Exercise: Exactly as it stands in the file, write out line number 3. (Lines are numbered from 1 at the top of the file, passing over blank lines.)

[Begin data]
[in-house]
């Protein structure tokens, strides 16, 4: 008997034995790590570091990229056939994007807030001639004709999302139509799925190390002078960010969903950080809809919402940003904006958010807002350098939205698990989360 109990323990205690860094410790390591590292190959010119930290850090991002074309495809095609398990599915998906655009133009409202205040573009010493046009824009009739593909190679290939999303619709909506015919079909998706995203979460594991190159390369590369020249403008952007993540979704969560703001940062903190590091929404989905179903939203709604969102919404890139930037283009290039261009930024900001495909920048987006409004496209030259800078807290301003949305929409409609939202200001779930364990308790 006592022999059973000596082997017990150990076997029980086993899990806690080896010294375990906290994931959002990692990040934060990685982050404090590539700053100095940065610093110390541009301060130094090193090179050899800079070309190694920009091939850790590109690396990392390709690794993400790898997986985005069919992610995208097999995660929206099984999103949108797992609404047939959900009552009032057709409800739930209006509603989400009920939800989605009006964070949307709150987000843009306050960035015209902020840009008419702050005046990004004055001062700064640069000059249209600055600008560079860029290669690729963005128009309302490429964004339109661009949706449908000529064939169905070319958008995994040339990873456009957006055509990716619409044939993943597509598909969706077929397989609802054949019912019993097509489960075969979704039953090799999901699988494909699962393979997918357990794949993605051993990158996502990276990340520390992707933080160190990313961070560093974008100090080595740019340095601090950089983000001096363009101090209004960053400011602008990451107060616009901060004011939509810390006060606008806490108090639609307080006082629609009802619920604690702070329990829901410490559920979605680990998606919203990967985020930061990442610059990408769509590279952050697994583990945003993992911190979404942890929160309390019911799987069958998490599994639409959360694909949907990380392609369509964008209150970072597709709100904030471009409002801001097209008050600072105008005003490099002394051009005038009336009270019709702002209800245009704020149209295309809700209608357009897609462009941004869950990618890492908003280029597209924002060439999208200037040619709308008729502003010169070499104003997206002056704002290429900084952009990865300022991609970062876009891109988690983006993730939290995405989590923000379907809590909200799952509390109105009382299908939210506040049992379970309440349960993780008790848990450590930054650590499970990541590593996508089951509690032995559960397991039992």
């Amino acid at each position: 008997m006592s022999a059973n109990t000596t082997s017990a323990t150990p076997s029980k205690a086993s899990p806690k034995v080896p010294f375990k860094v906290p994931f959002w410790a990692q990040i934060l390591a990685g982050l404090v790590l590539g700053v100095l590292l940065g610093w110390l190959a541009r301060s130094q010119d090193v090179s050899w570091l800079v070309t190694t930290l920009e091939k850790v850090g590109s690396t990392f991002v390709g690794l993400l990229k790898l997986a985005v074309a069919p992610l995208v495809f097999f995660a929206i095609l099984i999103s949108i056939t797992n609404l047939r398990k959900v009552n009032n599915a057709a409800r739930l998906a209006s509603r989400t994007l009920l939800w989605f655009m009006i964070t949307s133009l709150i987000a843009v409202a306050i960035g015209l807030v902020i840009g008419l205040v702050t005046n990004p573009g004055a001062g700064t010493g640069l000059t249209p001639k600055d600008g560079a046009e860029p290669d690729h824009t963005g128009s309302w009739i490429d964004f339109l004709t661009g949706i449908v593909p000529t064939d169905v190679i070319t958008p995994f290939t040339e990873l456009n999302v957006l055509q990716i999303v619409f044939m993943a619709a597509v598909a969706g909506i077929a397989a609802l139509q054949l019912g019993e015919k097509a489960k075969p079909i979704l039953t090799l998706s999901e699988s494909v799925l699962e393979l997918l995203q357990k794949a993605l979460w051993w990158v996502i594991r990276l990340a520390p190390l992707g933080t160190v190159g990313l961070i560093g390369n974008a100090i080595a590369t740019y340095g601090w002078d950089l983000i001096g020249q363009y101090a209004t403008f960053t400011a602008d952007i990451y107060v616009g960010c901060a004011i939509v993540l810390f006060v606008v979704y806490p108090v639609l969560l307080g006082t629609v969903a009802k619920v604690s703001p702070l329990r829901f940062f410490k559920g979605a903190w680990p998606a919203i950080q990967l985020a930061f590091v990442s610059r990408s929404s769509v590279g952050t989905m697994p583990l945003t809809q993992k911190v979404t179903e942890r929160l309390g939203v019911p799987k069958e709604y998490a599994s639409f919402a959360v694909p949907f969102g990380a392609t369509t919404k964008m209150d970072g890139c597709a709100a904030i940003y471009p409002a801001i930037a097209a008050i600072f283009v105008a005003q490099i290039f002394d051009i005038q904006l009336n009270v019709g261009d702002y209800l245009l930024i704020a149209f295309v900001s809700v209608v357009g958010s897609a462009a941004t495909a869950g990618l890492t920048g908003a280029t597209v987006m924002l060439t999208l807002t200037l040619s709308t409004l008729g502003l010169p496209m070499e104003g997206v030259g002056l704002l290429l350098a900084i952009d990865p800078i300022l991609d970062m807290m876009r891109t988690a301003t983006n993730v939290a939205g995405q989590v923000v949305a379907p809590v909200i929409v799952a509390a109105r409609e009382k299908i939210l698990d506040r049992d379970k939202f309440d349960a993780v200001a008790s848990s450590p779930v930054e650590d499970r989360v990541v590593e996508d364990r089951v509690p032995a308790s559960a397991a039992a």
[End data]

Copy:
């Amino acid at each position: 008997m006592s022999a059973n109990t000596t082997s017990a323990t150990p076997s029980k205690a086993s899990p806690k034995v080896p010294f375990k860094v906290p994931f959002w410790a990692q990040i934060l390591a990685g982050l404090v790590l590539g700053v100095l590292l940065g610093w110390l190959a541009r301060s130094q010119d090193v090179s050899w570091l800079v070309t190694t930290l920009e091939k850790v850090g590109s690396t990392f991002v390709g690794l993400l990229k790898l997986a985005v074309a069919p992610l995208v495809f097999f995660a929206i095609l099984i999103s949108i056939t797992n609404l047939r398990k959900v009552n009032n599915a057709a409800r739930l998906a209006s509603r989400t994007l009920l939800w989605f655009m009006i964070t949307s133009l709150i987000a843009v409202a306050i960035g015209l807030v902020i840009g008419l205040v702050t005046n990004p573009g004055a001062g700064t010493g640069l000059t249209p001639k600055d600008g560079a046009e860029p290669d690729h824009t963005g128009s309302w009739i490429d964004f339109l004709t661009g949706i449908v593909p000529t064939d169905v190679i070319t958008p995994f290939t040339e990873l456009n999302v957006l055509q990716i999303v619409f044939m993943a619709a597509v598909a969706g909506i077929a397989a609802l139509q054949l019912g019993e015919k097509a489960k075969p079909i979704l039953t090799l998706s999901e699988s494909v799925l699962e393979l997918l995203q357990k794949a993605l979460w051993w990158v996502i594991r990276l990340a520390p190390l992707g933080t160190v190159g990313l961070i560093g390369n974008a100090i080595a590369t740019y340095g601090w002078d950089l983000i001096g020249q363009y101090a209004t403008f960053t400011a602008d952007i990451y107060v616009g960010c901060a004011i939509v993540l810390f006060v606008v979704y806490p108090v639609l969560l307080g006082t629609v969903a009802k619920v604690s703001p702070l329990r829901f940062f410490k559920g979605a903190w680990p998606a919203i950080q990967l985020a930061f590091v990442s610059r990408s929404s769509v590279g952050t989905m697994p583990l945003t809809q993992k911190v979404t179903e942890r929160l309390g939203v019911p799987k069958e709604y998490a599994s639409f919402a959360v694909p949907f969102g990380a392609t369509t919404k964008m209150d970072g890139c597709a709100a904030i940003y471009p409002a801001i930037a097209a008050i600072f283009v105008a005003q490099i290039f002394d051009i005038q904006l009336n009270v019709g261009d702002y209800l245009l930024i704020a149209f295309v900001s809700v209608v357009g958010s897609a462009a941004t495909a869950g990618l890492t920048g908003a280029t597209v987006m924002l060439t999208l807002t200037l040619s709308t409004l008729g502003l010169p496209m070499e104003g997206v030259g002056l704002l290429l350098a900084i952009d990865p800078i300022l991609d970062m807290m876009r891109t988690a301003t983006n993730v939290a939205g995405q989590v923000v949305a379907p809590v909200i929409v799952a509390a109105r409609e009382k299908i939210l698990d506040r049992d379970k939202f309440d349960a993780v200001a008790s848990s450590p779930v930054e650590d499970r989360v990541v590593e996508d364990r089951v509690p032995a308790s559960a397991a039992a």